“In your own time,” shouted Daan over more thunder.

“yeah,” another small sound from Michelle, almost lost to the thunder and rain.

On the ridge, Cath looked around and saw everyone’s rain jackets were wetted to their bodies. They’d wandered away to where the rain was gentler due to the heavier canopy, and talked among themselves. Eddy looked over. Cath put up a thumb: everything’s OK. She ran her fingers through her wet hair, adjusted her hair clip. After weeks of being out of control, she’d finally achieved something, finally got control back from her precipitous climb. She could bring Michelle with her.

“OK, here goes,” said Michelle.

Michelle gave a half-hearted leap and managed only to fall to the vine’s natural hanging position. She stepped heavily onto the mid-way stone, which gave way under her foot and tumbled down the cliff, making clonking noises as it hit wooden roots. Daan ducked away from it. Michelle’s body tensed as she tried to increase her grip on the vine. Her feet flapped. She made small, flat retches of sound and hung pathetically in the air, at neither extreme safe position.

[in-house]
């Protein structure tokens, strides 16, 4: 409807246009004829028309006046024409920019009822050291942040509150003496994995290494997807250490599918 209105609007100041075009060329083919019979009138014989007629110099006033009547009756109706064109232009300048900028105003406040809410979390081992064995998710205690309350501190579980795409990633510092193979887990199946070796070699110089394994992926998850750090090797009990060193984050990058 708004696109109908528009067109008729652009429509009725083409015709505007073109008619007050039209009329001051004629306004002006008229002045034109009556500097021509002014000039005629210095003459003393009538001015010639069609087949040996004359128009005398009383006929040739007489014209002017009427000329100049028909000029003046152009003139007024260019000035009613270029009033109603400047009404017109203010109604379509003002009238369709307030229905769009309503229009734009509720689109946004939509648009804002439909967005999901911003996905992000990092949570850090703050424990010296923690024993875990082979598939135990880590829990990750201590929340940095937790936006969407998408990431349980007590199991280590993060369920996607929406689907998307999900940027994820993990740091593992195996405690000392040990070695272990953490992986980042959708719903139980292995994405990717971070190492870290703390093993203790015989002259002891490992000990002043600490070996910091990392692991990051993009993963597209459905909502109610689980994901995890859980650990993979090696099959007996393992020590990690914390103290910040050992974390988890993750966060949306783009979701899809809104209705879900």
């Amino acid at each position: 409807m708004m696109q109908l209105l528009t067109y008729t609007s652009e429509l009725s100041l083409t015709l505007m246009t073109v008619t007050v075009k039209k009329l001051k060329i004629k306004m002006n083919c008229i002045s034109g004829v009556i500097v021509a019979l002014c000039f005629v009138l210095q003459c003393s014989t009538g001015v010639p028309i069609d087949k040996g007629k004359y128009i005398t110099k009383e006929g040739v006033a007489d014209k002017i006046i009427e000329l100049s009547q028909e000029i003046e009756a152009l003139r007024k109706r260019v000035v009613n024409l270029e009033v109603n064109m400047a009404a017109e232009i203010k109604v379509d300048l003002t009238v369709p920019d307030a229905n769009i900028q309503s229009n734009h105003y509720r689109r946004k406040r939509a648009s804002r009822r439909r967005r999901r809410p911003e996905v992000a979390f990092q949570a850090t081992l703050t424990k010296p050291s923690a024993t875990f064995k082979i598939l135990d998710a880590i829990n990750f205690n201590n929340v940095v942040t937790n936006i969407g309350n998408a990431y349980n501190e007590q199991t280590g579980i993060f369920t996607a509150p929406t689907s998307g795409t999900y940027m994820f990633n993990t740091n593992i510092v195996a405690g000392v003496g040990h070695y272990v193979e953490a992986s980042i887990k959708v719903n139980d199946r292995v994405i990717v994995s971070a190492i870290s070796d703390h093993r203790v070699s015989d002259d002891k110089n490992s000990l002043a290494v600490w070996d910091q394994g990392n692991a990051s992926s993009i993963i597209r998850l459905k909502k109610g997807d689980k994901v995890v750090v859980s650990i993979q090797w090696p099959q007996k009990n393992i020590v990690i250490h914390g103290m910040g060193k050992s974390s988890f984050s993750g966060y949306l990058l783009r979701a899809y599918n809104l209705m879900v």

“Shit!” said Cath. She dropped to the ground and reached down, trying to grab hold of Michelle’s jacket.

Michelle mewled, whimpers bullied to quietness by the pounding rain and rumbling thunder. Her legs flailed, cycling the air.

Further down, Daan tried to find a way up to support Michelle, but the rain ran down the cliff, making earth fall out wherever he put his feet. He wedged his feet into tree roots and looked for handholds further up.

“Eddy!” Cath turned her head round, one cheek pushed into the boggy mud.

Eddy looked round from the group. All she saw in the wet darkness was his white vest top move like a startled deer. Then he was next to her, on his knees. Indonesian words tumbled from his mouth over the cliff.

Cath grabbed hold of the vine and tried to pull it up, but lying down didn’t give her the right leverage. Now Eddy was trying to grab hold of Michelle’s jacket.